Using dynamic for Stored Procedures

It can be quite cumbersome to call an SP with ado.net when you also need to supply parameters, you usually end up with this:

using (var connection = new SqlConnection(connectionString))
{
    connection.Open();
    var cmd = connection.CreateCommand();
    cmd.CommandType = CommandType.StoredProcedure;
    cmd.Text = "MyStoredProcedure";
    var firstParameter = new SqlParameter("FirstParameter", value);
    var secondParameter = new SqlParameter("SecondParameter", DBNull.Value);
    cmd.Parameters.Add(firstParameter);
    cmd.Parameters.Add(secondParameter);
    var reader = cmd.ExecuteReader();
}

There is quite a lot of ceremony in there to make a simple SP call, using a dynamic object we can reduce this down to:

using (var connection = new SqlConnection(connectionString))
{
    connection.Open();
    dynamic myStoredProcedure = new DynamicStoredProcedure("MyStoredProcedure");
    myStoredProcedure.FirstParameter = value;
    myStoredProcedure.SecondParameter = null;
    var reader = myStoredProcedure.ExecuteReader(connection);
}

As you can see it still requires the caller to look after the connection so that it can manage it properly and make sure that it is closed however now using the dynamic keyword we can make calls to properties that don’t exist but instead are resolved dynamically and treated as a SqlParameter using the name of the property as the name of the parameter and the value is used as the parameter value, also nulls are automatically converted to DBNull.Value as the value for the parameter.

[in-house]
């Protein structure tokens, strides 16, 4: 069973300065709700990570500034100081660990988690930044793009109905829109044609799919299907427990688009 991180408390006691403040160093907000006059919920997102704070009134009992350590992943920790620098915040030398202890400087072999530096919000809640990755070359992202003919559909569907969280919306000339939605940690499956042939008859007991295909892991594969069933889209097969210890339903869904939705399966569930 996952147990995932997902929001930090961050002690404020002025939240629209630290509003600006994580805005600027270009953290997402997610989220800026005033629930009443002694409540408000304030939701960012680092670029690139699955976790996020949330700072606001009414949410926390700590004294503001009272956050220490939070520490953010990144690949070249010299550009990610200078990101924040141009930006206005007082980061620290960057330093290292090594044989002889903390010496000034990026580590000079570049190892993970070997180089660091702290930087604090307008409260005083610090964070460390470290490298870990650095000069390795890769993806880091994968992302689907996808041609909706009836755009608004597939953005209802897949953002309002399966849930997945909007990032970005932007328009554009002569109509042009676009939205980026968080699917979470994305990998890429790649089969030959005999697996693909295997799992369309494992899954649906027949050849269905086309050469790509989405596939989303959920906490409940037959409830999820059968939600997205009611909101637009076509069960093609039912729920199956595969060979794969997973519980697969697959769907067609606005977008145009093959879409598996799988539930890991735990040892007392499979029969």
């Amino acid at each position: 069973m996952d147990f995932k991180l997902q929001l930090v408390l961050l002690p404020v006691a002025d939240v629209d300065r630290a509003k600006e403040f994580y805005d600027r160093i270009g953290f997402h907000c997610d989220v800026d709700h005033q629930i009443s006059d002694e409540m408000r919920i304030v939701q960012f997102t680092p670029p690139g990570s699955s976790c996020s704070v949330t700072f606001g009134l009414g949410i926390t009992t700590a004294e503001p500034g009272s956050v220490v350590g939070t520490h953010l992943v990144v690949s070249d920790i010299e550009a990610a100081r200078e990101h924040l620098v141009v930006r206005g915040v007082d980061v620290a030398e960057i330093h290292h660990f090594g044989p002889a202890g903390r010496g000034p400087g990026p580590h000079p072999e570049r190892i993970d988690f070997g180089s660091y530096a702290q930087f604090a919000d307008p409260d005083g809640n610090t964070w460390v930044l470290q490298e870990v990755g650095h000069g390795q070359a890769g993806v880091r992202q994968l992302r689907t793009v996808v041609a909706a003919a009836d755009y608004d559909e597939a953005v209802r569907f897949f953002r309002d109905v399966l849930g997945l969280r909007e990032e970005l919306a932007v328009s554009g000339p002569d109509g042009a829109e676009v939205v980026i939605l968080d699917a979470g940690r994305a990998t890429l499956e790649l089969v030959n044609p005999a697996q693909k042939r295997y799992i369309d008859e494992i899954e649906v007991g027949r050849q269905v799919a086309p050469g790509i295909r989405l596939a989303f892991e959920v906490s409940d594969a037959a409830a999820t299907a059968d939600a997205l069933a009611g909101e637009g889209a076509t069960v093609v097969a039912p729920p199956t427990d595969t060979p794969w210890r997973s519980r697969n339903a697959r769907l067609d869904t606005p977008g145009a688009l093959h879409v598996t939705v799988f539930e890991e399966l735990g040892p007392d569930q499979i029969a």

The DynamicStoredProcedure object declaration looks like this:

public class DynamicStoredProcedure : DynamicObject
{
	protected string m_Name = string.Empty;
	protected IDictionary<string, SqlParameter> m_Parameters = new Dictionary<string, SqlParameter>();
	
	public DynamicStoredProcedure(string storedProcedureName)
	{
		m_Name = storedProcedureName;
	}

	public void AddParameter(SqlParameter parameter)
	{
		if (m_Parameters.ContainsKey(parameter.ParameterName))
		{
			m_Parameters[parameter.ParameterName] = parameter;
		}
		else
		{
			m_Parameters.Add(parameter.ParameterName, parameter);
		}
	}

	public override bool TrySetMember(SetMemberBinder binder, object value)
	{
		var convertedValue = (value == null) ? DBNull.Value : value;

		if (m_Parameters.ContainsKey(binder.Name))
		{
			m_Parameters[binder.Name].Value = convertedValue;
			return true;
		}

		var param = new SqlParameter(binder.Name, convertedValue);
		m_Parameters.Add(binder.Name, param);
		return true;
	}
	
	public SqlDataReader ExecuteReader(SqlConnection connection)
	{
		var cmd = CreateCommand(connection);
		var reader = cmd.ExecuteReader();
		return reader;
	}

	public T ExecuteScalar<T>(SqlConnection connection)
	{
		var cmd = CreateCommand(connection);
		var result = cmd.ExecuteScalar();
		var type = typeof(T);

		if (result.GetType().IsAssignableFrom(type))
			return (T)result;

		throw new InvalidOperationException(string.Format("Cannot convert result [{0}] to type [{1}]", result, type));
	}

	public void ExecuteNonQuery(SqlConnection connection)
	{
		var cmd = CreateCommand(connection);
		cmd.ExecuteNonQuery();
	}

	private SqlCommand CreateCommand(SqlConnection connection)
	{
		var cmd = connection.CreateCommand();
		cmd.CommandType = CommandType.StoredProcedure;
		cmd.CommandText = m_Name;
		cmd.Parameters.AddRange(m_Parameters.Values.ToArray());
		return cmd;
	}
}

I have added the standard Execute methods that you find on SqlCommand There are also times were you need to add a parameter explicitly for instance for output parameters and if you want more control over the configuration of the parameter in this case I have added an explicit AddParameter for these cases.

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